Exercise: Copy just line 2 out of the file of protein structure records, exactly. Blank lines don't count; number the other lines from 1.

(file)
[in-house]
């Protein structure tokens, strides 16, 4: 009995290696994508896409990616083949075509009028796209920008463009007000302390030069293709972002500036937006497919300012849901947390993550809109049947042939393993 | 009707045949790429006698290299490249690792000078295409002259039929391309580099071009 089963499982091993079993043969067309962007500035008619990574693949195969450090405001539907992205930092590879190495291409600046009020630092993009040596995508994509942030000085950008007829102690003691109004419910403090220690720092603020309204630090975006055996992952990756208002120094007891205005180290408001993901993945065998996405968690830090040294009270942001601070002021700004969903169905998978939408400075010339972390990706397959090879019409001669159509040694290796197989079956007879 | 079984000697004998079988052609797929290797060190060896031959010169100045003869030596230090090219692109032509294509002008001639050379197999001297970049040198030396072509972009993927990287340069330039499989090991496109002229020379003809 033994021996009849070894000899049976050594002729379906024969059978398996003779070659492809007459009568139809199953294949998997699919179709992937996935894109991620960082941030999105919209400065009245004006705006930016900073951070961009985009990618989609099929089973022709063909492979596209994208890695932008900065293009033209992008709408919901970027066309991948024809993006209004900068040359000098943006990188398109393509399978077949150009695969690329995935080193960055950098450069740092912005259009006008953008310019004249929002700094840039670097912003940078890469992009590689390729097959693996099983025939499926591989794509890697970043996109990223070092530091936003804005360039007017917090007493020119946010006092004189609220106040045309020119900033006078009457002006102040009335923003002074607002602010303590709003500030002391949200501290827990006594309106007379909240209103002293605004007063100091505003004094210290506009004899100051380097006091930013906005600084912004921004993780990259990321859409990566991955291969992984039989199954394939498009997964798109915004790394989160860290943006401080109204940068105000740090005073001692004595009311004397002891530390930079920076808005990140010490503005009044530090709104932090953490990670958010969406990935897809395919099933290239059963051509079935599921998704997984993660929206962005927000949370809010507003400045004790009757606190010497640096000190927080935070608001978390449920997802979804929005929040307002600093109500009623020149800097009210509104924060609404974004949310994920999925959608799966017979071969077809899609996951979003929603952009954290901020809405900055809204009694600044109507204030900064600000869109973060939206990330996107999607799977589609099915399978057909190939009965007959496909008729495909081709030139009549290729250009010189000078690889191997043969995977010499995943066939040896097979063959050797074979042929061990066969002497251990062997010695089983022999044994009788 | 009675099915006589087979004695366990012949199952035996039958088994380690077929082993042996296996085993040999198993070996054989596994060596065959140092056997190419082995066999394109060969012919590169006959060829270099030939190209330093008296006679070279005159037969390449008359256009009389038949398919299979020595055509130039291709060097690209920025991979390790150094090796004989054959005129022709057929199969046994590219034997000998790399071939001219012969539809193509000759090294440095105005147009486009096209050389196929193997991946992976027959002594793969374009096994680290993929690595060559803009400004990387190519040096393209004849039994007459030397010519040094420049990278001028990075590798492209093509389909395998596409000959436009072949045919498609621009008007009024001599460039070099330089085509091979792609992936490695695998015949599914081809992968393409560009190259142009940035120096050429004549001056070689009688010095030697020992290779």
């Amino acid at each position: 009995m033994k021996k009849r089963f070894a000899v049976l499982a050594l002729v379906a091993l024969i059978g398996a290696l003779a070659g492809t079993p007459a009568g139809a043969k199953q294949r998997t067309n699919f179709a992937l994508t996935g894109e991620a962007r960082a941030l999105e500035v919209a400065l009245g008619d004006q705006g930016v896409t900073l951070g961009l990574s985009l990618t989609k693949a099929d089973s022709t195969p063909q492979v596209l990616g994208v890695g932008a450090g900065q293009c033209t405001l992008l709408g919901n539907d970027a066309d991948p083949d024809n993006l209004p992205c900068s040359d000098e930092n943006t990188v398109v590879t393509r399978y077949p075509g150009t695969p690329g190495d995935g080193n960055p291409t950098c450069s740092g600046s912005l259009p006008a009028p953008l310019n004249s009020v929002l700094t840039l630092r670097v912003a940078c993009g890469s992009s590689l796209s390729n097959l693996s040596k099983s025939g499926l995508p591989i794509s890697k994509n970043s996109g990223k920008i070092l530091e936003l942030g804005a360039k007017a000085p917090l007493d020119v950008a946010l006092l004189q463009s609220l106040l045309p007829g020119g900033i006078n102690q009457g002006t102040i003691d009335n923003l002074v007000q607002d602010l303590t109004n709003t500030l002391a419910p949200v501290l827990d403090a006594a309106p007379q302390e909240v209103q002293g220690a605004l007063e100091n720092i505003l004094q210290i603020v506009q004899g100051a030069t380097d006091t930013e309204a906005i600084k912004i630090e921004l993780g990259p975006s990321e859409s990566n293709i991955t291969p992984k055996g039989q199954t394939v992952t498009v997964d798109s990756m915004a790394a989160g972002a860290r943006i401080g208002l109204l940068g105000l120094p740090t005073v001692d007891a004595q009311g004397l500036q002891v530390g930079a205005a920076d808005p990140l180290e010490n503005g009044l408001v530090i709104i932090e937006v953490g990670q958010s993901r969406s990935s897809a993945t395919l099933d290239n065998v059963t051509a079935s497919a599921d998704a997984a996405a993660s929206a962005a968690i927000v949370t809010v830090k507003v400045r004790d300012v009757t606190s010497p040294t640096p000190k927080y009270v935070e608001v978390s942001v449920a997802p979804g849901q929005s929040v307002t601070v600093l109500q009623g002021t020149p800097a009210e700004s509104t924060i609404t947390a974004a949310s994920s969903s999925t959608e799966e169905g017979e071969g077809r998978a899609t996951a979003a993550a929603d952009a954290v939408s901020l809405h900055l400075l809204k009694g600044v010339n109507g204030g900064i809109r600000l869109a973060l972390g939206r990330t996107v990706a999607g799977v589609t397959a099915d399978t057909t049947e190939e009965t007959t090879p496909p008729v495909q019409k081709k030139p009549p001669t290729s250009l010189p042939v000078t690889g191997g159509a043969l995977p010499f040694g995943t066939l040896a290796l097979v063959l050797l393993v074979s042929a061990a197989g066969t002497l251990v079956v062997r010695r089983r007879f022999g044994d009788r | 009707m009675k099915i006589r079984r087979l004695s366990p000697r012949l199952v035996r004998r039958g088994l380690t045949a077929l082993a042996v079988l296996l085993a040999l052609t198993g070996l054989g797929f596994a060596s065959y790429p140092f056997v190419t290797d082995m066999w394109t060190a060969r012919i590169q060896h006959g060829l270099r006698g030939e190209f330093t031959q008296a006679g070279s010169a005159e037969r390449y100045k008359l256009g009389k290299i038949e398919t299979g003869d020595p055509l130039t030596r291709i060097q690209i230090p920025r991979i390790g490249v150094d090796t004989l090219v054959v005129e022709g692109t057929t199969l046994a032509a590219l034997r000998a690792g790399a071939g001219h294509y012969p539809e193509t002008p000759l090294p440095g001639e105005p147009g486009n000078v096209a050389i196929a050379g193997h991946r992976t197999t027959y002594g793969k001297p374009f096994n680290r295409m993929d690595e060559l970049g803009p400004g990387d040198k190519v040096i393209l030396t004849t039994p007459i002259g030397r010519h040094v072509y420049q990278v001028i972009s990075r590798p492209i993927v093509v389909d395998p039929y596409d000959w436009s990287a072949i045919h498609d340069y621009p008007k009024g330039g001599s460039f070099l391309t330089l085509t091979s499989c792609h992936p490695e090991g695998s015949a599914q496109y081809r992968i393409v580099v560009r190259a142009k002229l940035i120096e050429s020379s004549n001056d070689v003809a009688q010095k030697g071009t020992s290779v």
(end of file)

């Protein structure tokens, strides 16, 4: 009995290696994508896409990616083949075509009028796209920008463009007000302390030069293709972002500036937006497919300012849901947390993550809109049947042939393993 | 009707045949790429006698290299490249690792000078295409002259039929391309580099071009 089963499982091993079993043969067309962007500035008619990574693949195969450090405001539907992205930092590879190495291409600046009020630092993009040596995508994509942030000085950008007829102690003691109004419910403090220690720092603020309204630090975006055996992952990756208002120094007891205005180290408001993901993945065998996405968690830090040294009270942001601070002021700004969903169905998978939408400075010339972390990706397959090879019409001669159509040694290796197989079956007879 | 079984000697004998079988052609797929290797060190060896031959010169100045003869030596230090090219692109032509294509002008001639050379197999001297970049040198030396072509972009993927990287340069330039499989090991496109002229020379003809 033994021996009849070894000899049976050594002729379906024969059978398996003779070659492809007459009568139809199953294949998997699919179709992937996935894109991620960082941030999105919209400065009245004006705006930016900073951070961009985009990618989609099929089973022709063909492979596209994208890695932008900065293009033209992008709408919901970027066309991948024809993006209004900068040359000098943006990188398109393509399978077949150009695969690329995935080193960055950098450069740092912005259009006008953008310019004249929002700094840039670097912003940078890469992009590689390729097959693996099983025939499926591989794509890697970043996109990223070092530091936003804005360039007017917090007493020119946010006092004189609220106040045309020119900033006078009457002006102040009335923003002074607002602010303590709003500030002391949200501290827990006594309106007379909240209103002293605004007063100091505003004094210290506009004899100051380097006091930013906005600084912004921004993780990259990321859409990566991955291969992984039989199954394939498009997964798109915004790394989160860290943006401080109204940068105000740090005073001692004595009311004397002891530390930079920076808005990140010490503005009044530090709104932090953490990670958010969406990935897809395919099933290239059963051509079935599921998704997984993660929206962005927000949370809010507003400045004790009757606190010497640096000190927080935070608001978390449920997802979804929005929040307002600093109500009623020149800097009210509104924060609404974004949310994920999925959608799966017979071969077809899609996951979003929603952009954290901020809405900055809204009694600044109507204030900064600000869109973060939206990330996107999607799977589609099915399978057909190939009965007959496909008729495909081709030139009549290729250009010189000078690889191997043969995977010499995943066939040896097979063959050797074979042929061990066969002497251990062997010695089983022999044994009788 | 009675099915006589087979004695366990012949199952035996039958088994380690077929082993042996296996085993040999198993070996054989596994060596065959140092056997190419082995066999394109060969012919590169006959060829270099030939190209330093008296006679070279005159037969390449008359256009009389038949398919299979020595055509130039291709060097690209920025991979390790150094090796004989054959005129022709057929199969046994590219034997000998790399071939001219012969539809193509000759090294440095105005147009486009096209050389196929193997991946992976027959002594793969374009096994680290993929690595060559803009400004990387190519040096393209004849039994007459030397010519040094420049990278001028990075590798492209093509389909395998596409000959436009072949045919498609621009008007009024001599460039070099330089085509091979792609992936490695695998015949599914081809992968393409560009190259142009940035120096050429004549001056070689009688010095030697020992290779």